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Astron. Astrophys. 321, 696-702 (1997)

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3. Halo neutron stars

Recently it has been reported that radio pulsars are born in the galactic disk with very high velocities (Lyne & Lorimer 1994 ). If neutron stars have kick velocities of [FORMULA] km s-1 as implicated by radio pulsar observations (Hartmann et al. 1995 ), thus most of them have been ejected from the disk and today populates the galactic halo. Assuming a constant supernova rate of [FORMULA] yr-1, one can estimate the presence of [FORMULA] neutron stars in the galactic halo 1. Some of them, which we named HNS, are crossing today dark clusters accreting matter in molecular clouds and thus emitting in the X-ray band.

Moreover, it is also expected that a second population of neutron stars, born in globular clusters, should exist in the galactic halo. Arguments from both the initial stellar mass function and the observations of a relatively high number of radio pulsars in globular clusters lead to an estimation of [FORMULA] neutron stars born in globular clusters with velocities less than 100 km s-1 and thus slower then disk pulsars 2. Since the typical escape velocity of a globular cluster is [FORMULA] km s-1, their retention fraction is less then a few percent so that very few neutron stars remain in globular clusters (Drukier 1996 ). These neutron stars today populate the galactic halo and are expected to be in virial or near virial equilibrium in the galactic gravitational well.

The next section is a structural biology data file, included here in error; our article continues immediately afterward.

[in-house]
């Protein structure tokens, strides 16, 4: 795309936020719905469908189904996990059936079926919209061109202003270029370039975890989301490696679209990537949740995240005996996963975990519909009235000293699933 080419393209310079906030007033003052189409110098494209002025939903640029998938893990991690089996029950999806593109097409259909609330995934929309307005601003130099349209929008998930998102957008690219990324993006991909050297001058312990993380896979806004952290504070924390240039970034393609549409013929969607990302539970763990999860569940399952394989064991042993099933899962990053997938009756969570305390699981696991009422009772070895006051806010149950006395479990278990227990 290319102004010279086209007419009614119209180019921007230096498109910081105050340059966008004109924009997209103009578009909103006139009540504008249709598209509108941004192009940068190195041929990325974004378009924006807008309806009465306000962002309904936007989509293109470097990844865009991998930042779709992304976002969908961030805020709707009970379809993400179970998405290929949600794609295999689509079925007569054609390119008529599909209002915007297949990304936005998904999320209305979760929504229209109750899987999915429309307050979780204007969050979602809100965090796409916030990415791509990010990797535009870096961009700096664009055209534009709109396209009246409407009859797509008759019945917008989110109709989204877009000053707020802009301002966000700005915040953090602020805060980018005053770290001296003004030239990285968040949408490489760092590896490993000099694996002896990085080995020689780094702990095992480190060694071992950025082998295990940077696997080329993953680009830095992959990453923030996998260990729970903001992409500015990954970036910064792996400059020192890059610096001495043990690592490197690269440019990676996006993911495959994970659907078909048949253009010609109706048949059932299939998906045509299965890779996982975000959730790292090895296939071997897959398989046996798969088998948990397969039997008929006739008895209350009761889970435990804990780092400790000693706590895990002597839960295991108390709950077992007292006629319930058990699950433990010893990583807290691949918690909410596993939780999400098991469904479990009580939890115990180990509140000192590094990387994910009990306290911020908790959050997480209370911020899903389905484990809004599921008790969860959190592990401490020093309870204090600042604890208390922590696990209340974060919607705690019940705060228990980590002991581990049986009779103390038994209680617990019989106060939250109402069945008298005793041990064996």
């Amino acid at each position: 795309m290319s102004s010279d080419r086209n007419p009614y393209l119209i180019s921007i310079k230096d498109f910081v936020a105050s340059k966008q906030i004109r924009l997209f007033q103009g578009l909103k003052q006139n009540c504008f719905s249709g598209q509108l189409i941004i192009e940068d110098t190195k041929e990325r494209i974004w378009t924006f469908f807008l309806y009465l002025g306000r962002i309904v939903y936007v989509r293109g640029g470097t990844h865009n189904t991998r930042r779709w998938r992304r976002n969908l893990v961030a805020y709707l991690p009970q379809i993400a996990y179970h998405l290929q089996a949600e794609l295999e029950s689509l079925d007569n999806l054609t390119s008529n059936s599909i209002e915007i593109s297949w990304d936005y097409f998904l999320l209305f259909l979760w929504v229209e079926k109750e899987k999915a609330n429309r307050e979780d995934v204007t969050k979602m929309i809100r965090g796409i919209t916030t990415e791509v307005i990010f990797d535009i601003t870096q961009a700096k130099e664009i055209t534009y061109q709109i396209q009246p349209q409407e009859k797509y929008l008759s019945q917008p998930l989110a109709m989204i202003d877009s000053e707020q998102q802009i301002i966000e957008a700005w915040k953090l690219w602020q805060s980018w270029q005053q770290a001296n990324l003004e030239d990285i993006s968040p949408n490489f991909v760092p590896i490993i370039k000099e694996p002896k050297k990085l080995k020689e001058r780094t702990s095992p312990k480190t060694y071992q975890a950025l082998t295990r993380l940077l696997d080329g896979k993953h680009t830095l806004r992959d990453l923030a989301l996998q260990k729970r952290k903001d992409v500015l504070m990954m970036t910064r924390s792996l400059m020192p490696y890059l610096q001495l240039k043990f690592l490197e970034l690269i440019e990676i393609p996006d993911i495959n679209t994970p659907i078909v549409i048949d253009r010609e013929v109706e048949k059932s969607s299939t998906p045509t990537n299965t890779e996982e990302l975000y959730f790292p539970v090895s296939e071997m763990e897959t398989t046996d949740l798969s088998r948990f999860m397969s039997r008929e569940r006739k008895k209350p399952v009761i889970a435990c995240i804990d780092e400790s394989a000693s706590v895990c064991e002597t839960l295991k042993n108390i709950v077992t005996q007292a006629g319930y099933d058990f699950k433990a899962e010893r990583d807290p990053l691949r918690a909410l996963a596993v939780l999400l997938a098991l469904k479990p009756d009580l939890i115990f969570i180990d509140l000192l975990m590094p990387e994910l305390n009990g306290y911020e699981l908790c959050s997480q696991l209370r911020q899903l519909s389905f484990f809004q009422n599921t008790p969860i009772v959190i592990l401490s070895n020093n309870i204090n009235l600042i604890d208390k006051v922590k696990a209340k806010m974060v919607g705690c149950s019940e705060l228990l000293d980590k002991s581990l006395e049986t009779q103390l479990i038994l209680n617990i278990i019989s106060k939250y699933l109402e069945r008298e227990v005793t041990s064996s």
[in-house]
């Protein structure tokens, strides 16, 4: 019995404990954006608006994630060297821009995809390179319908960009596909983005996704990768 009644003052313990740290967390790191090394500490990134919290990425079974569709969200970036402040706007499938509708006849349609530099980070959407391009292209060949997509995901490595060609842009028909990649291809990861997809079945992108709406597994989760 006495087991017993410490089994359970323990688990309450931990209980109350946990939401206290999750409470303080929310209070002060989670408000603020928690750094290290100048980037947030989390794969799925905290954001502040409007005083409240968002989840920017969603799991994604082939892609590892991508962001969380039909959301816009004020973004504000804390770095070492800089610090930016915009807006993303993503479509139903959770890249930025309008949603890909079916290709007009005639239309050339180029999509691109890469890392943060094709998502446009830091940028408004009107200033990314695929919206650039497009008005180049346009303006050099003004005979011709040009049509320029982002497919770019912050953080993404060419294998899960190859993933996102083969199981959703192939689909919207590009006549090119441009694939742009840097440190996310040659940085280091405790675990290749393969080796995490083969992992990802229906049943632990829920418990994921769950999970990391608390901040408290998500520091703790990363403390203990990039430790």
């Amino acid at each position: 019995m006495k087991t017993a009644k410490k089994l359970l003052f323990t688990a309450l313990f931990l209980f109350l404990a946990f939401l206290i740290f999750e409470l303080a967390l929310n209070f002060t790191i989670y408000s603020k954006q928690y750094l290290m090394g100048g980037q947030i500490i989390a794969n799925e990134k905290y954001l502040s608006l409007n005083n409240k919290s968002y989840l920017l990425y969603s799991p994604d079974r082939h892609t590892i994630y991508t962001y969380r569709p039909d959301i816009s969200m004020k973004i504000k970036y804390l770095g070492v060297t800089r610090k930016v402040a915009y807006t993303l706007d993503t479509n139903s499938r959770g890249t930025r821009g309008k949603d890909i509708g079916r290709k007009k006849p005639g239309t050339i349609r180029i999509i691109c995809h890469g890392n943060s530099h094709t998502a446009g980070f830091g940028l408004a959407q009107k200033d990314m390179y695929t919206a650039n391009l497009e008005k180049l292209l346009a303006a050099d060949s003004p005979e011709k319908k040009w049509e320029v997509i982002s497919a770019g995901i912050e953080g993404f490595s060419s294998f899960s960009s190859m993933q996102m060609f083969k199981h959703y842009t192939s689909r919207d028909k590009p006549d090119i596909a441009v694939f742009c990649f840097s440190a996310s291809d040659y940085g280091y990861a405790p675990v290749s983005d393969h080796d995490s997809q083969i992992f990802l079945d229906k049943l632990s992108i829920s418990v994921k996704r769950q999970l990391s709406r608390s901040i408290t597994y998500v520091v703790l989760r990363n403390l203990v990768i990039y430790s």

What changes with respect to the neutron stars ejected from the disk is that in the case of neutron stars ejected from globular clusters there is an appreciable chance that some of these objects are captured by the dark clusters (this essentially happens due to the lower relative velocity between dark clusters and neutron stars), making a continuous accretion of the gas in molecular clouds. A neutron star can be captured by a dark cluster only if the relative velocity of these objects is less then the internal dark cluster velocity dispersion ([FORMULA] km s-1). Assuming a maxwellian velocity distribution with [FORMULA] km s-1 (corresponding to a flat rotation velocity [FORMULA] km s-1), we find that at least a few percent of the neutron stars born in globular clusters are today bound in dark clusters. We refer to this class of [FORMULA] neutron stars as DCNS.

Clearly, we expect very different X-ray features for the two classes of HNS and DCNS as a consequence of both their different velocity with respect to the accreting matter and the time of permanence within dark clusters 3.

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© European Southern Observatory (ESO) 1997

Online publication: June 30, 1998
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